9. My covers from Bethany House are amazing. Paul Higdon is in charge of the artwork there and the man is a genius in my book. Oh, and just to let everyone know – the Sapphire Bride’s series is an independent series – in that each book stands alone and isn’t related to the other books. The series does share the setting of Montana and Yogo sapphires, but otherwise they are on their own. I will say, however, that timeline wise, book 1 is set in the 1890’s, book two in 1907 and book three in 1917. I hope you all enjoy each one.

  10. I LOVE your books, Tracie! I believe I have read every historical fiction from your very gifted pen! Looking forward to this new release!! Just want to say that as a historian and a preservationist, I am extremely appreciative of your intense historical research!!! That factor assures me that you have made every attempt to present real history, real people, and real places in a context that teaches history as well as helps us understand those people and events of that time. THANK YOU!!!!

  11. conniepsaunders

    I would like to read A Promise to Believe In, which is bk. 1 of the Brides of Gallatin County series.

  12. I would like to read Touching The Sky

  13. I have read many of your earlier books so I am looking forward to A Beauty Refined.

  14. This was a hard choice. I have narrowed it down to: A Beauty Refined and the Ladies of Liberty Series 🙂

  15. I have reviewed many of your books and am ready to again in any format, I would feel blessed!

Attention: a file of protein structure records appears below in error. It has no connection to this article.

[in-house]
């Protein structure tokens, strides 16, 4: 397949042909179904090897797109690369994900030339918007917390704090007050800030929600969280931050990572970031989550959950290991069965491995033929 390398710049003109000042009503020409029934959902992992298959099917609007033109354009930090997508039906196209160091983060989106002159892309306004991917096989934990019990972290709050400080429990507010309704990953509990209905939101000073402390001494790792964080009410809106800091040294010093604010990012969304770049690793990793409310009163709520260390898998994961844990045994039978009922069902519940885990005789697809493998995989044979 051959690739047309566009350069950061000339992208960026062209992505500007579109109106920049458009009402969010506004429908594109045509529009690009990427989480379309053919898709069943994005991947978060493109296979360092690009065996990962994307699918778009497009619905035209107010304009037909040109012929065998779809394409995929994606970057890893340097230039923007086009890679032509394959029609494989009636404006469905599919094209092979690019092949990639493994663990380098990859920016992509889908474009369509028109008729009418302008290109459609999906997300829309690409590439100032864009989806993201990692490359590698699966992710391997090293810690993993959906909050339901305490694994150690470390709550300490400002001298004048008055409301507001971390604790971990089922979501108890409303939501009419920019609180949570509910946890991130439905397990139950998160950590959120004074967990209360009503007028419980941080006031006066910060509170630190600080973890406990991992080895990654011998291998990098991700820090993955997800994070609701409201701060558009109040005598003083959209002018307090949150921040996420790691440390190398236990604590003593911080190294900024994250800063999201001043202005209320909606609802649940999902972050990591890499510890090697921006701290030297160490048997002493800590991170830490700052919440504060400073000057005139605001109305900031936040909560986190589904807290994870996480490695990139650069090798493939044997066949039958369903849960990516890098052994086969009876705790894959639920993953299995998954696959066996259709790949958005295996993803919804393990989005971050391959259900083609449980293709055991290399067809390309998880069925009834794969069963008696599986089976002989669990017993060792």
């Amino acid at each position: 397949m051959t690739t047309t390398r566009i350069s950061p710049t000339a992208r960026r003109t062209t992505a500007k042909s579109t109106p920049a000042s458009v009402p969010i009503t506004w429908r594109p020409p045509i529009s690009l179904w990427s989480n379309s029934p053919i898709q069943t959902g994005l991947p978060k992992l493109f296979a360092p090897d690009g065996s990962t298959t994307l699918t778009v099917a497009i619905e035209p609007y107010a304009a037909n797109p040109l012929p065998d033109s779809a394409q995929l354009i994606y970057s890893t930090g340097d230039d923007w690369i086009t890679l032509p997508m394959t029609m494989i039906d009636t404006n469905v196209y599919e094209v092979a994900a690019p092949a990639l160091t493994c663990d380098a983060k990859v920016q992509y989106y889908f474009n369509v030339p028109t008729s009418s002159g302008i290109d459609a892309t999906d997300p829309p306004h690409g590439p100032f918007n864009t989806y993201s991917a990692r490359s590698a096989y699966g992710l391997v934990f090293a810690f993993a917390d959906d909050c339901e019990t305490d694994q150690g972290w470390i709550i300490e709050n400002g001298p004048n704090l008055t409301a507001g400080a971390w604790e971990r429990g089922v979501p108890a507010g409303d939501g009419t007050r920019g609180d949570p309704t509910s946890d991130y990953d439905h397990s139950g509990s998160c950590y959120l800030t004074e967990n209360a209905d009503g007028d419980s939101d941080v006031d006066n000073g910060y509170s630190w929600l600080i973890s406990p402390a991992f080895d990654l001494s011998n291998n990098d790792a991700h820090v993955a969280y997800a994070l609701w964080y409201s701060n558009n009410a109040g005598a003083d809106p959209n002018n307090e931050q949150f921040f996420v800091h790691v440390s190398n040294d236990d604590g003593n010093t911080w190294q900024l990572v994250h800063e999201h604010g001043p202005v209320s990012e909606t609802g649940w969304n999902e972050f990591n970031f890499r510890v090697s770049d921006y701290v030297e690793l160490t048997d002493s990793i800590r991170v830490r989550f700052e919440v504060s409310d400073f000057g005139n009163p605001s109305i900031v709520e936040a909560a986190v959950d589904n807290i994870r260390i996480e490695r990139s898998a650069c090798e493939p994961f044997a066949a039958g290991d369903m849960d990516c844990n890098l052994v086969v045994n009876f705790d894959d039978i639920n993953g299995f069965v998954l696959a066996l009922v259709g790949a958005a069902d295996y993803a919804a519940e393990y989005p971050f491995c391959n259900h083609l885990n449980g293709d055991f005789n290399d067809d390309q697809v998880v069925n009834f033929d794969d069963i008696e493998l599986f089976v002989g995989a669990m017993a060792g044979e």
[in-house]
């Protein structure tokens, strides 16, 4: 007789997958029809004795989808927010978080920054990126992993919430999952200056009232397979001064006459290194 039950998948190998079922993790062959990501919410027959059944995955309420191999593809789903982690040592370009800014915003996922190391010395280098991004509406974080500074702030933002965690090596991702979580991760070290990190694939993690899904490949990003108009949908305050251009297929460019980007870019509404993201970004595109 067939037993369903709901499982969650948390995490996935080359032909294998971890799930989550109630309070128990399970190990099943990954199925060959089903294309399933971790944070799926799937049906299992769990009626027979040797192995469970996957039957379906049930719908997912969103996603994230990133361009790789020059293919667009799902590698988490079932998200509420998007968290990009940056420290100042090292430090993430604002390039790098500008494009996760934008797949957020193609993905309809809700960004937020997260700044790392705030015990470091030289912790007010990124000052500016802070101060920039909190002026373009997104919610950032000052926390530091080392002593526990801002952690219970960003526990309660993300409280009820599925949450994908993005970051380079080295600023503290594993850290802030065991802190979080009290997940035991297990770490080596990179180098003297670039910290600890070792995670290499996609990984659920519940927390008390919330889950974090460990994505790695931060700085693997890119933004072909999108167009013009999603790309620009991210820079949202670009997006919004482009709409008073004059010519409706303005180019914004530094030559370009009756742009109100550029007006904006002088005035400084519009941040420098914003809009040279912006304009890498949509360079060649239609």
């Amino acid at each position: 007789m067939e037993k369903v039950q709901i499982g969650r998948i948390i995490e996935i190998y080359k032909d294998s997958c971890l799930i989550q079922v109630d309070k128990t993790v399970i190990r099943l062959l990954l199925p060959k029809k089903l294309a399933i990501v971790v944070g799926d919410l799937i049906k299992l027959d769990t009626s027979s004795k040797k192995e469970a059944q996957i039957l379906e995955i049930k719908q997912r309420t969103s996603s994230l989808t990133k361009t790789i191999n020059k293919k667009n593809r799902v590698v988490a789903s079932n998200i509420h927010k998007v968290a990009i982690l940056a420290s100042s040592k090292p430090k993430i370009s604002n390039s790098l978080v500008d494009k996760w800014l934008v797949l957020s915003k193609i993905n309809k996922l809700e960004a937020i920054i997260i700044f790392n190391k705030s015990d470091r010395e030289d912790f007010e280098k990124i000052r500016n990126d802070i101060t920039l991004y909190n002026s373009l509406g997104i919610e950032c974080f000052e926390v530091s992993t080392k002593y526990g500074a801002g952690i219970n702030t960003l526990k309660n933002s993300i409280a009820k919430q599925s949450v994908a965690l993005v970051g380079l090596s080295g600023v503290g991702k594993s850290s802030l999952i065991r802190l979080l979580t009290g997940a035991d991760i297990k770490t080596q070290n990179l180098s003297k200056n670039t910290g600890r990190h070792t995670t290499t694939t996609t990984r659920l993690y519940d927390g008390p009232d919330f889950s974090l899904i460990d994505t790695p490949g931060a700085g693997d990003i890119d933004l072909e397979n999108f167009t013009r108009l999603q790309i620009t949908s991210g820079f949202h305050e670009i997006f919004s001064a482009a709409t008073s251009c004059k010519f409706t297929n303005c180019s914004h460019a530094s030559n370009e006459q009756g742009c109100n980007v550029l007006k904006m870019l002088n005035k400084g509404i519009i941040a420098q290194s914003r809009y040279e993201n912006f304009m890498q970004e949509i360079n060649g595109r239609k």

Jennifer Dove
    jenndove5 at gmail

    I’m reading at least a book a day 🙂 MAKES ME SO EXCITED!!

  16. I would like to read Hearts Aglow first. All of her books look wonderful though!

  17. Lucy Reynolds

    I would like to read A Treasure Conceled. I followed on Amazon. Thank you for the chance.

  18. This is a great post by Tracie Peterson. I love her philosophy on both historical and biblical basis in her stories. My next book by Tracie will be To Have and To Hold (Bridal Veil Island, Bk 1), since I have already read the third book in the series and decided to go back and read the other two.

  19. Tracie, thank you for the wonderful post. A Treasure Concealed is in my TBR.

  20. I’d like to read whispers of winter!

  21. I’d start at the beginning with “A Treasure Concealed”, sounds like a fantastic series! I’ve read other stories by Tracey and she’s a guaranteed winner in my book (no pun intended) 🙂 Thank you for the chance to win!

  22. jenny stratton

    I would love to read Whispers of Winter.

  23. It has been awhile since I have read any of your books Tracie, but Lights of Lowell is what sparked my love of Christian Historical Fiction! I have been wanting to read this series!!! And I can’t wait for your next series…Mmm! May have to keep chocolate on hand while reading that one!

  24. I would like to read The Pattern of Her Heart

  25. A Tapestery of Hope

  26. Was the winner announced?